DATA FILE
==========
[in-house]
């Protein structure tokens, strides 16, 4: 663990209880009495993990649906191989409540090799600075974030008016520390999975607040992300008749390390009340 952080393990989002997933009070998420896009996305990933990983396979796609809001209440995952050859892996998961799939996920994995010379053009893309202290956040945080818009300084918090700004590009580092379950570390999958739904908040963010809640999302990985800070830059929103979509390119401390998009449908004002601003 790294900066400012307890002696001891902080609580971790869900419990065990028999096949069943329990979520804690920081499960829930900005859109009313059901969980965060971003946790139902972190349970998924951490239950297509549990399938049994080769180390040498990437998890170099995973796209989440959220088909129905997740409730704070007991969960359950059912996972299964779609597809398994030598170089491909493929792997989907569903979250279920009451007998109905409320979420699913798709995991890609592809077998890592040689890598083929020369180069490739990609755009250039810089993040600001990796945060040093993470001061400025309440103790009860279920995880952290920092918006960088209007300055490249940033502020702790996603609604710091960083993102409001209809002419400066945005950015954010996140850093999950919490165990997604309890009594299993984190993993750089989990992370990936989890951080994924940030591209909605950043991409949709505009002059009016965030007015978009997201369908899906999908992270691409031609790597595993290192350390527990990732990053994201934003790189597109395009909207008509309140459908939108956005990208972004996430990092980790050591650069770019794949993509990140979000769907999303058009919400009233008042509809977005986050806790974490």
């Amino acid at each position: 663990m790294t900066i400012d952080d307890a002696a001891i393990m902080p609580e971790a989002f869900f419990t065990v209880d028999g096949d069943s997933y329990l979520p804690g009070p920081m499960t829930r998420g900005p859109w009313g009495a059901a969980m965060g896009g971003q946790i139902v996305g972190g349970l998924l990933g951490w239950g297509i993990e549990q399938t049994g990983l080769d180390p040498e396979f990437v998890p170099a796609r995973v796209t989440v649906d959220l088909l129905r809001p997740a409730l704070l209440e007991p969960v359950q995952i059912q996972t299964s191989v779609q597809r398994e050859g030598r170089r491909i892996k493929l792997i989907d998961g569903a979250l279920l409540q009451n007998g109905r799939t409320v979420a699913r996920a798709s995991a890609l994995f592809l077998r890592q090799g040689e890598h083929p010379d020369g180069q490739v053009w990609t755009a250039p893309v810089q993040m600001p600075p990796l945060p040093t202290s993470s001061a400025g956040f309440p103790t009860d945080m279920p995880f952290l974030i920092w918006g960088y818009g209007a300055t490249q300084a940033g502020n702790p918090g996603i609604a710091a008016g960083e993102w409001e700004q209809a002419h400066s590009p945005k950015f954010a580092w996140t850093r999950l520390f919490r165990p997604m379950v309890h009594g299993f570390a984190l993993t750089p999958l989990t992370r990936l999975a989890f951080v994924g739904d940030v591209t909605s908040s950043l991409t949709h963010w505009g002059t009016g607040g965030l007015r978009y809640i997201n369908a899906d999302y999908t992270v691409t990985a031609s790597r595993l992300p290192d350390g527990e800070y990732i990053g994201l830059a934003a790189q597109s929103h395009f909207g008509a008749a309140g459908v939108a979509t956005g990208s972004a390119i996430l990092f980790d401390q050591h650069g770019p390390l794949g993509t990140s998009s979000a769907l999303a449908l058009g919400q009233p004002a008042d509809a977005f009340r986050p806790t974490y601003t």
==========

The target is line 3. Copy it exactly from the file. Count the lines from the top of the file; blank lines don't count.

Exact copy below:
């Amino acid at each position: 663990m790294t900066i400012d952080d307890a002696a001891i393990m902080p609580e971790a989002f869900f419990t065990v209880d028999g096949d069943s997933y329990l979520p804690g009070p920081m499960t829930r998420g900005p859109w009313g009495a059901a969980m965060g896009g971003q946790i139902v996305g972190g349970l998924l990933g951490w239950g297509i993990e549990q399938t049994g990983l080769d180390p040498e396979f990437v998890p170099a796609r995973v796209t989440v649906d959220l088909l129905r809001p997740a409730l704070l209440e007991p969960v359950q995952i059912q996972t299964s191989v779609q597809r398994e050859g030598r170089r491909i892996k493929l792997i989907d998961g569903a979250l279920l409540q009451n007998g109905r799939t409320v979420a699913r996920a798709s995991a890609l994995f592809l077998r890592q090799g040689e890598h083929p010379d020369g180069q490739v053009w990609t755009a250039p893309v810089q993040m600001p600075p990796l945060p040093t202290s993470s001061a400025g956040f309440p103790t009860d945080m279920p995880f952290l974030i920092w918006g960088y818009g209007a300055t490249q300084a940033g502020n702790p918090g996603i609604a710091a008016g960083e993102w409001e700004q209809a002419h400066s590009p945005k950015f954010a580092w996140t850093r999950l520390f919490r165990p997604m379950v309890h009594g299993f570390a984190l993993t750089p999958l989990t992370r990936l999975a989890f951080v994924g739904d940030v591209t909605s908040s950043l991409t949709h963010w505009g002059t009016g607040g965030l007015r978009y809640i997201n369908a899906d999302y999908t992270v691409t990985a031609s790597r595993l992300p290192d350390g527990e800070y990732i990053g994201l830059a934003a790189q597109s929103h395009f909207g008509a008749a309140g459908v939108a979509t956005g990208s972004a390119i996430l990092f980790d401390q050591h650069g770019p390390l794949g993509t990140s998009s979000a769907l999303a449908l058009g919400q009233p004002a008042d509809a977005f009340r986050p806790t974490y601003t």